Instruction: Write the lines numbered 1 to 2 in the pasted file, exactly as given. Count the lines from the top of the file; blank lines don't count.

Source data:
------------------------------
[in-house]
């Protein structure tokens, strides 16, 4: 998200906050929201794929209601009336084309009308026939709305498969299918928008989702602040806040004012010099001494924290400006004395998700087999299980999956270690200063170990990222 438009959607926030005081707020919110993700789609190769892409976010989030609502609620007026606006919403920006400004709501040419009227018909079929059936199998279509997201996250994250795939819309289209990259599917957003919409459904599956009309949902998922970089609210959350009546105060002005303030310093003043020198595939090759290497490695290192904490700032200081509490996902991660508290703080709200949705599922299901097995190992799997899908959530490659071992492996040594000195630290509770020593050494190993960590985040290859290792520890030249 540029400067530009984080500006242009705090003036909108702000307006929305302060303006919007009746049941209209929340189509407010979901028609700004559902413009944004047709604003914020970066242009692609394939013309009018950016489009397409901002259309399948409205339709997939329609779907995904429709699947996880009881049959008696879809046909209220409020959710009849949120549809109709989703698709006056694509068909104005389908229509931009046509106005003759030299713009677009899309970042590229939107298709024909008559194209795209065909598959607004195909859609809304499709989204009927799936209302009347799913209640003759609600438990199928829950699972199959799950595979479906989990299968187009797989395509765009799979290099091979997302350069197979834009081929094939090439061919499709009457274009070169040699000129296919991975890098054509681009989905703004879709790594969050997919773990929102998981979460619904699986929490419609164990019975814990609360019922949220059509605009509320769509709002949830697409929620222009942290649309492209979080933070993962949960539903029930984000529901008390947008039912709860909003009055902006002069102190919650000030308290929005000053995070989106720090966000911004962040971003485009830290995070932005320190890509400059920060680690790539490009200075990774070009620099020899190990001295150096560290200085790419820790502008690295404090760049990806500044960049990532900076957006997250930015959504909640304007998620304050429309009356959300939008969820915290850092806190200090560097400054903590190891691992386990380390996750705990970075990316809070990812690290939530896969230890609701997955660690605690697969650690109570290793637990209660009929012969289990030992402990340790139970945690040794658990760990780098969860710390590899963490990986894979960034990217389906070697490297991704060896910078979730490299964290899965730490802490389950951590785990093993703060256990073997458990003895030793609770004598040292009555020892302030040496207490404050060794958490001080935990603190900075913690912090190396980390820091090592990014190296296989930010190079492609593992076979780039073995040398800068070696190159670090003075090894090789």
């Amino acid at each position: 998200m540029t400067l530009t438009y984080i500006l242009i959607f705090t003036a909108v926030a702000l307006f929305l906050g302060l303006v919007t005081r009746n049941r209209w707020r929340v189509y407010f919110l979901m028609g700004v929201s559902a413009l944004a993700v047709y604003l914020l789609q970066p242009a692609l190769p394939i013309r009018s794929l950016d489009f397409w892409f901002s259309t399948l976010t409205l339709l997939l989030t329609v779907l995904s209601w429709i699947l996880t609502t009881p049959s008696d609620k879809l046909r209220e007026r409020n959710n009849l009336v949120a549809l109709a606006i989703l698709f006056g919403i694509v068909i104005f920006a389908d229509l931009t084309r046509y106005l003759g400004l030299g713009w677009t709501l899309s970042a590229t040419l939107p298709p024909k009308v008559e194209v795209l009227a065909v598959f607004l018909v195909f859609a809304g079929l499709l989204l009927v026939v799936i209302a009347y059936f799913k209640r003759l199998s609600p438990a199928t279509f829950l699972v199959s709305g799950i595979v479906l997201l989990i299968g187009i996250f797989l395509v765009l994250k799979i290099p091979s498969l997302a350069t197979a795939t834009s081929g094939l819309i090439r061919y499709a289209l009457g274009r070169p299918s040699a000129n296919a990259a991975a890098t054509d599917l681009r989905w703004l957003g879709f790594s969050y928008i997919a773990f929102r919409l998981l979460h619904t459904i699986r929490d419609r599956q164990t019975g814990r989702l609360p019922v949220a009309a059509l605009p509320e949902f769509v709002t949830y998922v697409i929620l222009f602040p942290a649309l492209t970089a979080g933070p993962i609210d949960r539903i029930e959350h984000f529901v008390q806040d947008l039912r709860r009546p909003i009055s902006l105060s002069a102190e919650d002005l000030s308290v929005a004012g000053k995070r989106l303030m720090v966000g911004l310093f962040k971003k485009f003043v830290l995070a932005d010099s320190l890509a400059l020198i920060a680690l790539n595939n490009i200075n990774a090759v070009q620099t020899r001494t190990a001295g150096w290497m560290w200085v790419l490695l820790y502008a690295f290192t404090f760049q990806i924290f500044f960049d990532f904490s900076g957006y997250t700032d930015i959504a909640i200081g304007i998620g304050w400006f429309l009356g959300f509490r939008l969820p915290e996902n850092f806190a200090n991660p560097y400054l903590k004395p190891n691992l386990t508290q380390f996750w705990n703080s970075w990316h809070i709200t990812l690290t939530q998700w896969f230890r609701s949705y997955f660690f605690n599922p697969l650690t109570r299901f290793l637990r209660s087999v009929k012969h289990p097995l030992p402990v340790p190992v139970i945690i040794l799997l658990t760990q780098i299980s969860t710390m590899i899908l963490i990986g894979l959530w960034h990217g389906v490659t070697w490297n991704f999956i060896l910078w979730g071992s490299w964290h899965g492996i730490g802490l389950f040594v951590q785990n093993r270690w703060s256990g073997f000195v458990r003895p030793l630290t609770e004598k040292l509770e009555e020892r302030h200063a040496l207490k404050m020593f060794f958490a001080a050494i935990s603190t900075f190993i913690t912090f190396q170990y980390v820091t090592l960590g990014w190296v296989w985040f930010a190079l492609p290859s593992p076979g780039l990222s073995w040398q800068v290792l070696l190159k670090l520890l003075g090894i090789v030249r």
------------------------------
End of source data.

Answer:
[in-house]
């Protein structure tokens, strides 16, 4: 998200906050929201794929209601009336084309009308026939709305498969299918928008989702602040806040004012010099001494924290400006004395998700087999299980999956270690200063170990990222 438009959607926030005081707020919110993700789609190769892409976010989030609502609620007026606006919403920006400004709501040419009227018909079929059936199998279509997201996250994250795939819309289209990259599917957003919409459904599956009309949902998922970089609210959350009546105060002005303030310093003043020198595939090759290497490695290192904490700032200081509490996902991660508290703080709200949705599922299901097995190992799997899908959530490659071992492996040594000195630290509770020593050494190993960590985040290859290792520890030249 540029400067530009984080500006242009705090003036909108702000307006929305302060303006919007009746049941209209929340189509407010979901028609700004559902413009944004047709604003914020970066242009692609394939013309009018950016489009397409901002259309399948409205339709997939329609779907995904429709699947996880009881049959008696879809046909209220409020959710009849949120549809109709989703698709006056694509068909104005389908229509931009046509106005003759030299713009677009899309970042590229939107298709024909008559194209795209065909598959607004195909859609809304499709989204009927799936209302009347799913209640003759609600438990199928829950699972199959799950595979479906989990299968187009797989395509765009799979290099091979997302350069197979834009081929094939090439061919499709009457274009070169040699000129296919991975890098054509681009989905703004879709790594969050997919773990929102998981979460619904699986929490419609164990019975814990609360019922949220059509605009509320769509709002949830697409929620222009942290649309492209979080933070993962949960539903029930984000529901008390947008039912709860909003009055902006002069102190919650000030308290929005000053995070989106720090966000911004962040971003485009830290995070932005320190890509400059920060680690790539490009200075990774070009620099020899190990001295150096560290200085790419820790502008690295404090760049990806500044960049990532900076957006997250930015959504909640304007998620304050429309009356959300939008969820915290850092806190200090560097400054903590190891691992386990380390996750705990970075990316809070990812690290939530896969230890609701997955660690605690697969650690109570290793637990209660009929012969289990030992402990340790139970945690040794658990760990780098969860710390590899963490990986894979960034990217389906070697490297991704060896910078979730490299964290899965730490802490389950951590785990093993703060256990073997458990003895030793609770004598040292009555020892302030040496207490404050060794958490001080935990603190900075913690912090190396980390820091090592990014190296296989930010190079492609593992076979780039073995040398800068070696190159670090003075090894090789």